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CHICAGO – Mayor Rahm Emanuel today attended a graduation ceremony for 46 police recruits, the first class to graduate from the Police Academy since Mayor Emanuel took office. These officers were part of the class that started in October, following an announcement that CTA was funding additional officers to patrol rail and bus stations across the City. The Mayor thanked the new officers for their commitment to public service and honored the hard work of all Chicago Police Officers
“Having just taken the oath that so many of your brothers and sisters before you have taken, you have joined the greatest police force in the greatest city in America,” said Mayor Emanuel. “The beat officer is the backbone of the police force. As Mayor, my number one priority for safety is putting more police on the beat, and keeping kids, guns and drugs off the street.”
At the graduation, the Mayor outlined two new initiatives designed to address the problem of gangs and drugs in Chicago’s communities. First, the Mayor is supporting a resolution in the Illinois General Assembly calling for the creation of RICO laws that will give local law enforcement the power to prosecute gang leaders for crimes they order others to commit, closing the loopholes that have allowed many of the most violent gang leaders to escape punishment for their crimes.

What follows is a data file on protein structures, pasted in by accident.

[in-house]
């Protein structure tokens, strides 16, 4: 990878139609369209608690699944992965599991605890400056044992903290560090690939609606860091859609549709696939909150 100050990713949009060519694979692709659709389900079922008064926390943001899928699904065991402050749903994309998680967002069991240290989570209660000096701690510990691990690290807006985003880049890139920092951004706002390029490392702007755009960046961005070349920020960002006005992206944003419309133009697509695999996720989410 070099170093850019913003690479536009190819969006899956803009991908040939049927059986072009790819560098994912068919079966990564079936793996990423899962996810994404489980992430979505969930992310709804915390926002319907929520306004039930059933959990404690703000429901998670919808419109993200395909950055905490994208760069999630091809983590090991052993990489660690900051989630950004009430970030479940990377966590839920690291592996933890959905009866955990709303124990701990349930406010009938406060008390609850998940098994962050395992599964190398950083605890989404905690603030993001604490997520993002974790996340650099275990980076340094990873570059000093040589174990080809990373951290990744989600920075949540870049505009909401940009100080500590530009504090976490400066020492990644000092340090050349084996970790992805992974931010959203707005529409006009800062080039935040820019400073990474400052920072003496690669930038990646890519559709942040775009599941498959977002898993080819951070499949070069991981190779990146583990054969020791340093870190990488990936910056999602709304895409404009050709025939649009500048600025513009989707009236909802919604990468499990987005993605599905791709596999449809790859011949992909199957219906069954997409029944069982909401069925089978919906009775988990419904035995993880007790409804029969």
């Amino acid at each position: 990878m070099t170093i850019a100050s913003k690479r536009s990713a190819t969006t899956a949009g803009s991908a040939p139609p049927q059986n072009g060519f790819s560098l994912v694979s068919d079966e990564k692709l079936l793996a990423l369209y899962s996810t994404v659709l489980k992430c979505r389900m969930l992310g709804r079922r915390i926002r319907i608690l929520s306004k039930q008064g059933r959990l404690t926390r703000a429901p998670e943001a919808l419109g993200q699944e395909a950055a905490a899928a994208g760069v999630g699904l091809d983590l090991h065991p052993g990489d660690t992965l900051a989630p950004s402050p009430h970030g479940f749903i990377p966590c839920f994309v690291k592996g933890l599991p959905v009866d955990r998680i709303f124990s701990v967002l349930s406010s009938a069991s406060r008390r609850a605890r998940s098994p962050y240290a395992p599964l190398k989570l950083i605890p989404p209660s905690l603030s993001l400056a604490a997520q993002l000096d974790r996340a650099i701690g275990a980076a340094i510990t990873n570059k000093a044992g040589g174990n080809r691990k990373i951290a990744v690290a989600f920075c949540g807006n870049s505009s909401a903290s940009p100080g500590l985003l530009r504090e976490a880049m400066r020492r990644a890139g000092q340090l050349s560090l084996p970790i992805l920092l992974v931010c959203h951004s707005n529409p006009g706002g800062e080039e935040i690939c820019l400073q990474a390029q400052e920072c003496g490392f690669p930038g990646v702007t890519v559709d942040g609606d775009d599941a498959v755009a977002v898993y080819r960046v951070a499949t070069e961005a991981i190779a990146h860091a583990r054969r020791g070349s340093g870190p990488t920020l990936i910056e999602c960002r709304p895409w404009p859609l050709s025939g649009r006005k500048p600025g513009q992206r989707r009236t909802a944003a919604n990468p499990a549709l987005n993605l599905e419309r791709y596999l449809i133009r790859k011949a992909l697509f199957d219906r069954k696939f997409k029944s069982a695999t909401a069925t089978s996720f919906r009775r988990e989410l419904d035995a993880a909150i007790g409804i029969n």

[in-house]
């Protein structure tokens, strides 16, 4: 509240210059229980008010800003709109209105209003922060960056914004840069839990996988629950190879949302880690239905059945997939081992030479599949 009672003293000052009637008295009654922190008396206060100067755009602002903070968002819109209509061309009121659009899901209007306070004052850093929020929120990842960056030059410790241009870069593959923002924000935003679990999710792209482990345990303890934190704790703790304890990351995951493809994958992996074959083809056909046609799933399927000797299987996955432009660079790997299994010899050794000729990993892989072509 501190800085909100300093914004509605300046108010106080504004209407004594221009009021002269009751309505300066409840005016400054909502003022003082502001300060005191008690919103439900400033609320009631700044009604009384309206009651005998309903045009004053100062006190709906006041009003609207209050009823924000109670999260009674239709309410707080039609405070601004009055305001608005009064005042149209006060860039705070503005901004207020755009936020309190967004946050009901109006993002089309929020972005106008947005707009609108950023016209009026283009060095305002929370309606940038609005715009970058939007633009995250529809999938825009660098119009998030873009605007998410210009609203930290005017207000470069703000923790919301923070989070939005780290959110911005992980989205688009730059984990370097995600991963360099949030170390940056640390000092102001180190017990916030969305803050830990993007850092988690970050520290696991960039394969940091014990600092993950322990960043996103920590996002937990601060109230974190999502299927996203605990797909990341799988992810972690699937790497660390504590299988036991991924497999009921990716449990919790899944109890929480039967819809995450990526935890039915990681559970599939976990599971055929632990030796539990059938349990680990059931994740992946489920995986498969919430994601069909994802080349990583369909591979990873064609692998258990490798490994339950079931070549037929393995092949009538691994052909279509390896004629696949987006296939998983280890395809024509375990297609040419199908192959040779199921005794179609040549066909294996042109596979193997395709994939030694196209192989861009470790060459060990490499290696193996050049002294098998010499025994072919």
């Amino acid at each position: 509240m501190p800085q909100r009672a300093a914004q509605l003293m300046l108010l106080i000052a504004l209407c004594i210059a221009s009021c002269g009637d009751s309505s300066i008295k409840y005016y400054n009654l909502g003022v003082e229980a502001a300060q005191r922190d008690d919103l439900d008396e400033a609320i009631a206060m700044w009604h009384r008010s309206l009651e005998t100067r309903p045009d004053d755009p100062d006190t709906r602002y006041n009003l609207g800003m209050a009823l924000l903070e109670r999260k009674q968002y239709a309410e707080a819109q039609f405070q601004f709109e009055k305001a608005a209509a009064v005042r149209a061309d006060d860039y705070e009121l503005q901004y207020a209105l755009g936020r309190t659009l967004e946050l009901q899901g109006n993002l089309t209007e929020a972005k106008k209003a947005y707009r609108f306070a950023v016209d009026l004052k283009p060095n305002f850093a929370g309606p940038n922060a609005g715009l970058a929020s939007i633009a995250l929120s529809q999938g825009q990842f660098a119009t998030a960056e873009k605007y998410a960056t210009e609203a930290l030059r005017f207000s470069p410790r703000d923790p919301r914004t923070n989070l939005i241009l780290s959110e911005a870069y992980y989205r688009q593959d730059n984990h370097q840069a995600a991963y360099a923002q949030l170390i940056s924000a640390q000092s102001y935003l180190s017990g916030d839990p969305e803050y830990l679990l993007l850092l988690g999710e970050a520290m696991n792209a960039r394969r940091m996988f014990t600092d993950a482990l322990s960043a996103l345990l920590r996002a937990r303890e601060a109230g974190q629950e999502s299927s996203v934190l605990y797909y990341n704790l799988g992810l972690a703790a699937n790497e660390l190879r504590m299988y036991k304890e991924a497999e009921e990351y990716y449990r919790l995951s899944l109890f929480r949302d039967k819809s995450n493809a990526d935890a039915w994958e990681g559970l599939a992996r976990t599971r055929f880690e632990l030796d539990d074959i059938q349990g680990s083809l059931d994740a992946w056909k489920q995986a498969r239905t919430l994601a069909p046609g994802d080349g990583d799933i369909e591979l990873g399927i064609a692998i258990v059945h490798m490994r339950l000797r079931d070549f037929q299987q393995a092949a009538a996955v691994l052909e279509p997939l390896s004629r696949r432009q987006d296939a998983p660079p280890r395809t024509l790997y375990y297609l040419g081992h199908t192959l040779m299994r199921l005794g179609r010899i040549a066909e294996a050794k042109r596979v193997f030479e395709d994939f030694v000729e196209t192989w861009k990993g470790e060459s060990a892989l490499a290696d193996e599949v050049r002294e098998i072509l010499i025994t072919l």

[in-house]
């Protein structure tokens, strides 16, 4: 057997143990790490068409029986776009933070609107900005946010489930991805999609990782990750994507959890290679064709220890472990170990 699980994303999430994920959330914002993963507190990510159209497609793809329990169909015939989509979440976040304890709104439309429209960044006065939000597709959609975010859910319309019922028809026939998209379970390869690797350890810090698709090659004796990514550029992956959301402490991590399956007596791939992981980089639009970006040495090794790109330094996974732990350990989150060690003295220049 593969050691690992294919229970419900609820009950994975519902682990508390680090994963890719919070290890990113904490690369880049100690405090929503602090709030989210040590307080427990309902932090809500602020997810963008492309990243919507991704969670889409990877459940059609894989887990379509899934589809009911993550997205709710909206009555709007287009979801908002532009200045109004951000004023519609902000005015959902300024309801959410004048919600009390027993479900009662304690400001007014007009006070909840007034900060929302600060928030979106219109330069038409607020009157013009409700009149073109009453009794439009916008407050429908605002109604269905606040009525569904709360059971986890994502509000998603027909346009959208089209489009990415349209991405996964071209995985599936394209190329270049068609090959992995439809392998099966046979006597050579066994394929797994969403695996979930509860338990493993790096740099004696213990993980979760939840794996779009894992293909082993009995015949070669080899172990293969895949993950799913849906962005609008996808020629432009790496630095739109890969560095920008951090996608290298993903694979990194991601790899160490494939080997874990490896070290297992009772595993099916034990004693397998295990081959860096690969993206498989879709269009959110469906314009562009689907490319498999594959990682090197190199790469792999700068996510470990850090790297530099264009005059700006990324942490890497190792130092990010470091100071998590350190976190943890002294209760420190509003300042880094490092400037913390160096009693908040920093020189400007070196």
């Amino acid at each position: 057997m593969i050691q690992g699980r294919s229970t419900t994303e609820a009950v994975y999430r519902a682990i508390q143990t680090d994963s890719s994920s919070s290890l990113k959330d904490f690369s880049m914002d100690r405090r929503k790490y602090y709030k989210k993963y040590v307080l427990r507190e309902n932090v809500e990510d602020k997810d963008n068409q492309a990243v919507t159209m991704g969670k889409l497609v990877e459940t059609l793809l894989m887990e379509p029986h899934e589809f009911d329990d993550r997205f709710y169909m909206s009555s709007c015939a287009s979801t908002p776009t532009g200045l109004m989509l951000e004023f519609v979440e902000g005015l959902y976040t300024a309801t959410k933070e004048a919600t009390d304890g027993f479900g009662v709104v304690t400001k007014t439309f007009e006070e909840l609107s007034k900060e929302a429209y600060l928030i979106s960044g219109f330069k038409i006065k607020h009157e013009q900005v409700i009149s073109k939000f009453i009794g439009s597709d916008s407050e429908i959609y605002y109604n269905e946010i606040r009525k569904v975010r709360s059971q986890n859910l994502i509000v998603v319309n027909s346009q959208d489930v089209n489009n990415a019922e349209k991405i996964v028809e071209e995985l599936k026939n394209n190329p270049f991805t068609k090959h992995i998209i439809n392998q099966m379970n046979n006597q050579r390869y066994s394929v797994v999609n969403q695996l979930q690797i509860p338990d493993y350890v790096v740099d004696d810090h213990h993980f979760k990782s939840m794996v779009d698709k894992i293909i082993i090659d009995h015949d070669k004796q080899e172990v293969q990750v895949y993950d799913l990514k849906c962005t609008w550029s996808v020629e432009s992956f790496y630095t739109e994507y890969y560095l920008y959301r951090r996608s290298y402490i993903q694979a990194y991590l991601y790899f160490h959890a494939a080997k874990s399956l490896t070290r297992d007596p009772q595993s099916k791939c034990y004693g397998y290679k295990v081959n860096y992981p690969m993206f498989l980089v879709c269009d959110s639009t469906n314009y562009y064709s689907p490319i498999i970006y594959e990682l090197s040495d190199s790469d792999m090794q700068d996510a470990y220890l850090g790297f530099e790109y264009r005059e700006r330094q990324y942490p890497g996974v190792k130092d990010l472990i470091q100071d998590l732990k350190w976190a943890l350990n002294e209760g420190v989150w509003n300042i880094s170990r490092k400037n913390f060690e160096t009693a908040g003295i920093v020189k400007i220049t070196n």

The City is also revamping its enforcement processes for establishments with business licenses to more effectively target liquor and convenience stores that serve as conduits for criminal activity.
“These locations often harbor drug dealers and street gang members and become a cancer on the community,” Emanuel said. “By taking aggressive enforcement action, we can send a clear message that the streets of the Chicago belong to the children and the law-abiding residents of Chicago, not to drug dealers and gang bangers.”
For the first time, the City will pull data from multiple enforcement departments, including Business Affairs and Consumer Protection (BACP), Chicago Police Department (CPD), Streets & Sanitation (DSS), Public Health (CDPH), 311 and Buildings, to spot trends in complaints about liquor and convenience stores– moving from a reactive approach after a major incident, to a proactive approach.
Until now, BACP, which oversees these businesses, has relied primarily on BACP complaints to determine whether to discipline a business or initiate a revocation action. Under the new process, BACP will have access to enforcement information from other City agencies. When BACP sees that an establishment has a string of problems with other City agencies, BACP will move to revoke the liquor license and any other City business licenses.
The City will also be working in Springfield to strengthen legislation so that the City’s authority in this area is strong.
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